London Book Fair. Event 1.
Jung Chang's family biography, Wild Swans (my review is here), has sold more than 13.5 million copies, but probably many more people have read it since it has been scanned and put on the internet for readers in China, where it is banned. It is a piracy that has its author's blessing. Jung Chang wants, above all, to have her work read.
Jung Chang's second book was also controversial: a biography of Chairman Mao, Mao: The Unknown Story, which was co-written by Jon Halliday. The research was conducted in the 1990s when there was a window of openness. Such research would not be permitted today. This biography was banned very strictly, and partly as a result of this, the Wild Swans memoir was banned, but not quite as strictly.
Jung Chang talked about the necessity of writing with an 'invisible pen' when she was exiled to the Himalayas during the Cultural Revolution - although she didn't have a chance to physically write she was writing it in her head. When she did, the process of writing the book brought her closer to her mother, and her mother said that even if the book did not prove to be a success it had served its purpose in this way.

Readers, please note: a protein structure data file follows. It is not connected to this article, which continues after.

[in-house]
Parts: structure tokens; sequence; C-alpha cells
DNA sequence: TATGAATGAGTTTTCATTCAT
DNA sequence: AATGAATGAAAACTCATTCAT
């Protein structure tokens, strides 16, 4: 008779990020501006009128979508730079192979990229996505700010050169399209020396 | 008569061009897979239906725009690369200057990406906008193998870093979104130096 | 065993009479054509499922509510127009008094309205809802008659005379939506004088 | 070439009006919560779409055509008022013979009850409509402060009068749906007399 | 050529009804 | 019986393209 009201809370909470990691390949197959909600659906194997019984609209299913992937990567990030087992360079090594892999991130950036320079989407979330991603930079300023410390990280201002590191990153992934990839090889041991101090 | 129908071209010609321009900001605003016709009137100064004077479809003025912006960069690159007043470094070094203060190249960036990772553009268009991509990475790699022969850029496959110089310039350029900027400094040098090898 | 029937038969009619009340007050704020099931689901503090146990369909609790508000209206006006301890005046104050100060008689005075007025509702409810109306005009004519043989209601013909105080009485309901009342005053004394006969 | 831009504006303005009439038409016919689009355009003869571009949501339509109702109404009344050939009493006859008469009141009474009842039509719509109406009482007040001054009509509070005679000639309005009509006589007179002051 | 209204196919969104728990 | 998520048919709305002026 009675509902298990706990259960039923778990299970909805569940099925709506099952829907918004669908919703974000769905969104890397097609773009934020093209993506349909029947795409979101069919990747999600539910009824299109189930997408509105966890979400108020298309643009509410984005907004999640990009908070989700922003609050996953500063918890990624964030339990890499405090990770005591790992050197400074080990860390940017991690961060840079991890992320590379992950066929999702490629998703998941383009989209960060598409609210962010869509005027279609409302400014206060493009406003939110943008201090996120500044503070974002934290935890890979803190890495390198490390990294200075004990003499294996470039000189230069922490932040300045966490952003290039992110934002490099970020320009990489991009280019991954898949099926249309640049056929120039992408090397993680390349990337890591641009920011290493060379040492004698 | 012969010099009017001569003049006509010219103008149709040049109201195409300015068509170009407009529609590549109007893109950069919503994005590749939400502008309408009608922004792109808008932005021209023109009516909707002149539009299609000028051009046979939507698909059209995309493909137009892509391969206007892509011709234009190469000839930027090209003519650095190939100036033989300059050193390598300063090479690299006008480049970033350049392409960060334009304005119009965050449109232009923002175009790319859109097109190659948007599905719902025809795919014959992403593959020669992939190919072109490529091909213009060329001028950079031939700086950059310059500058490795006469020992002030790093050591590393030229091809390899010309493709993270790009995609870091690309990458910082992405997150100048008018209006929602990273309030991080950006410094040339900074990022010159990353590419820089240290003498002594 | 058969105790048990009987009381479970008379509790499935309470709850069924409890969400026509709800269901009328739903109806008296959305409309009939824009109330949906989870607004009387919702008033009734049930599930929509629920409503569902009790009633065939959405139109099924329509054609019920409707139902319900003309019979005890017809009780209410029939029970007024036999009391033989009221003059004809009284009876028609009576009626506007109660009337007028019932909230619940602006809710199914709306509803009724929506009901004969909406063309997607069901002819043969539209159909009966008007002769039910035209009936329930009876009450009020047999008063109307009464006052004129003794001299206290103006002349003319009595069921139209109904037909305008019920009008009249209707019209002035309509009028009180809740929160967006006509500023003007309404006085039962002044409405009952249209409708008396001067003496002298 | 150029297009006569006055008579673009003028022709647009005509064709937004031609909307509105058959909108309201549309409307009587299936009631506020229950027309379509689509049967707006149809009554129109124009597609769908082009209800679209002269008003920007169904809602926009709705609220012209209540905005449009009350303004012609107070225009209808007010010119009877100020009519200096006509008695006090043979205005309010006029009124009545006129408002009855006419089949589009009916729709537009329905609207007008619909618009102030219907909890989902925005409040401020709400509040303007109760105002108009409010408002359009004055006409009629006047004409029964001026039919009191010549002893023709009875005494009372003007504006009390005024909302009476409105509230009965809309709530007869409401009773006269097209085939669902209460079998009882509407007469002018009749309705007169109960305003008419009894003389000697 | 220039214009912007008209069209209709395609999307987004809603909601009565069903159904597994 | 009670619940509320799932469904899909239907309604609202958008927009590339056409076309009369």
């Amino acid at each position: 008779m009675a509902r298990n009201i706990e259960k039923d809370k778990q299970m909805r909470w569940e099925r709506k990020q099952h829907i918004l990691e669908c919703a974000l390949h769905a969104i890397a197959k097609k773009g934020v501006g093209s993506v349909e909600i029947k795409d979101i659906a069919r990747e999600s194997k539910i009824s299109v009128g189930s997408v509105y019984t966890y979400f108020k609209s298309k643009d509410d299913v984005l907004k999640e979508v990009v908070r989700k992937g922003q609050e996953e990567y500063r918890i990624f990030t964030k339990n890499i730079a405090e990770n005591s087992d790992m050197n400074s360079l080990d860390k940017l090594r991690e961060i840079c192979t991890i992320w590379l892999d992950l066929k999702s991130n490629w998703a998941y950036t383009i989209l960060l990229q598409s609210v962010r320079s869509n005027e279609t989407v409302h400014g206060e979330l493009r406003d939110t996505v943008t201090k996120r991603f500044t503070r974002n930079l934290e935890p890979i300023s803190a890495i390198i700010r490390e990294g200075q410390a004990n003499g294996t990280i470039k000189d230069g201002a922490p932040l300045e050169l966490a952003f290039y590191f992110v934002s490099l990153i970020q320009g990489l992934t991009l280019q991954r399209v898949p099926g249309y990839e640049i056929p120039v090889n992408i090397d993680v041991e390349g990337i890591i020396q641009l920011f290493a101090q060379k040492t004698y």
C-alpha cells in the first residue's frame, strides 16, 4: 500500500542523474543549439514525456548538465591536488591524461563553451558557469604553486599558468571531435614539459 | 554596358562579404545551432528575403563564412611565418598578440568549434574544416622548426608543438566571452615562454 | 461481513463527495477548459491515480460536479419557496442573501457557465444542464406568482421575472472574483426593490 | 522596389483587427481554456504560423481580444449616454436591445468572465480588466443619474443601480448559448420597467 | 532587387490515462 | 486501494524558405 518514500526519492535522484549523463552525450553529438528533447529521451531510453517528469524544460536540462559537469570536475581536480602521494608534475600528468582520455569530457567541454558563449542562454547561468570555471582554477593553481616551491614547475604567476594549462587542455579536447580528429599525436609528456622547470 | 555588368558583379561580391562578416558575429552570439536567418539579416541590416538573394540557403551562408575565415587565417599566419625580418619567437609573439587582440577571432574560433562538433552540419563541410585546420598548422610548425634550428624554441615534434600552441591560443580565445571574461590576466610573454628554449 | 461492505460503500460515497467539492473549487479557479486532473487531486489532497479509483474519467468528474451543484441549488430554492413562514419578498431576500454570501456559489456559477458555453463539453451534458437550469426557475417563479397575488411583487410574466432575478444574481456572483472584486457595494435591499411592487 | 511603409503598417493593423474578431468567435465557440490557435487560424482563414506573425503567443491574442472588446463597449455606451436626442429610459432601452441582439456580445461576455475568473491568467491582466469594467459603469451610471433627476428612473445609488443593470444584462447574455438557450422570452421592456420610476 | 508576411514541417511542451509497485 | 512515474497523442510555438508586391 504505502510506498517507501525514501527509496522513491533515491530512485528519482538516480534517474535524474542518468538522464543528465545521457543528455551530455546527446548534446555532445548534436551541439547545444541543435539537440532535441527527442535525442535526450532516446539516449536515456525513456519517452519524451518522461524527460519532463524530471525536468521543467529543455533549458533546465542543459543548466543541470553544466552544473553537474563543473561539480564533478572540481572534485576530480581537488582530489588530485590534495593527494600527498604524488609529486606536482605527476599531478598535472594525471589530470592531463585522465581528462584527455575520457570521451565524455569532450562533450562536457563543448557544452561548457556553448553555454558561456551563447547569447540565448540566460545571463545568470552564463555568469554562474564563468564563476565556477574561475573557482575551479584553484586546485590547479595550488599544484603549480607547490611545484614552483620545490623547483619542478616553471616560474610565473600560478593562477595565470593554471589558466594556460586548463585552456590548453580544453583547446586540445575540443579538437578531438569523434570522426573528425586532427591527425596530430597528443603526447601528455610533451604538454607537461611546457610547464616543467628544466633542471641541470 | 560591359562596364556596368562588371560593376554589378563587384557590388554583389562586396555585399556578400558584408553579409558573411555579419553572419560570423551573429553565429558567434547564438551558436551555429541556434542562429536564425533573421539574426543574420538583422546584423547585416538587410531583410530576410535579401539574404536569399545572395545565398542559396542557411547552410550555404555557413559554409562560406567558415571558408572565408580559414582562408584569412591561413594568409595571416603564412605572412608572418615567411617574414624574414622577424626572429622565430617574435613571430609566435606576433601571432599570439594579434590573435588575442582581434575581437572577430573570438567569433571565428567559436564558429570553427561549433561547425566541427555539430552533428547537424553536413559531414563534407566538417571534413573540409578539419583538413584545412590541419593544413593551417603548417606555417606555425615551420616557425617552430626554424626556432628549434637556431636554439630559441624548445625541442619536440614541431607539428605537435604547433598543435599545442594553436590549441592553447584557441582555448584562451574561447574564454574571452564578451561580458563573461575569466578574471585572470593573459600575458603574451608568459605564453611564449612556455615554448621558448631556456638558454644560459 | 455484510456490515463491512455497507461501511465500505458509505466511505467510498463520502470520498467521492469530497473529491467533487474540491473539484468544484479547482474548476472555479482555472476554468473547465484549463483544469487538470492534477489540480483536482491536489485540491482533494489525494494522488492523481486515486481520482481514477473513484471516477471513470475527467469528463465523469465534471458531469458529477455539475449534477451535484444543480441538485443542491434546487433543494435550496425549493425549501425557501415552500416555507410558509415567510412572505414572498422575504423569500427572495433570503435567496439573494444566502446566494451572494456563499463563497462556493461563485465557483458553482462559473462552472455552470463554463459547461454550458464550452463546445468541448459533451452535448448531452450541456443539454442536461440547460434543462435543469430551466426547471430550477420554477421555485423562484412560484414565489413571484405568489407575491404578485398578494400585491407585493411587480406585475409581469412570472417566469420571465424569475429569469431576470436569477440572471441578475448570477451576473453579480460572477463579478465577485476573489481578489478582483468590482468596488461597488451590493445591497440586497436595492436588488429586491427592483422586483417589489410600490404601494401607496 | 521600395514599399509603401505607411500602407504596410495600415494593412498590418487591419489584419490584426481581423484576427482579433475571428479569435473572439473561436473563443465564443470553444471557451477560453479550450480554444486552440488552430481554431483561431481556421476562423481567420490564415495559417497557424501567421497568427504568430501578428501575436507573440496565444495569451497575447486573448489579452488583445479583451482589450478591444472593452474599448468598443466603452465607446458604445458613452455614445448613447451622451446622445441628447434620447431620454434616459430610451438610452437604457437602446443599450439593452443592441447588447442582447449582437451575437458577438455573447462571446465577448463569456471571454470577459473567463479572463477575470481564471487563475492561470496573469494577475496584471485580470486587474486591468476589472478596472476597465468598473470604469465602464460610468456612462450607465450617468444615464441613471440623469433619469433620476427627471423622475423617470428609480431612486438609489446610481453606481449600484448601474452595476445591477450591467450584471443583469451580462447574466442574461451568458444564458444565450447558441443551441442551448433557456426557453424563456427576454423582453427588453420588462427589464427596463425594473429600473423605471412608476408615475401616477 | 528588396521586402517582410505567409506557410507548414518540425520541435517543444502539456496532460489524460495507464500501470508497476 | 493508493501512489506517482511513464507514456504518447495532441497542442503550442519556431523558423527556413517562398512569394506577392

She said that the Mao myth is perpetuated today in modern China. He caused the death of millions of people, and without Mao she proposed that China would today be like Taiwan. She says that even today writers write from inside a strait jacket.
Gillian Slovo suggested that maybe living under repression could cause great literature to flower, but Chung Jang said no - in fact it suppresses creativity. She likened the repression to magma under a dormant volcano. There is trauma there, but it is suppressed. A mention of the Great Leap Forward or the Cultural Revolution can cause even the most controlled high-ranking bureaucrat to become agitated. Dreadful things happened, but writing about such things is discouraged.
Jung Chang's current project should prove less controversial - it is a biography of the Empress Dowager who was responsible for bring China into the twentieth century. It sounds like it will be another very good read!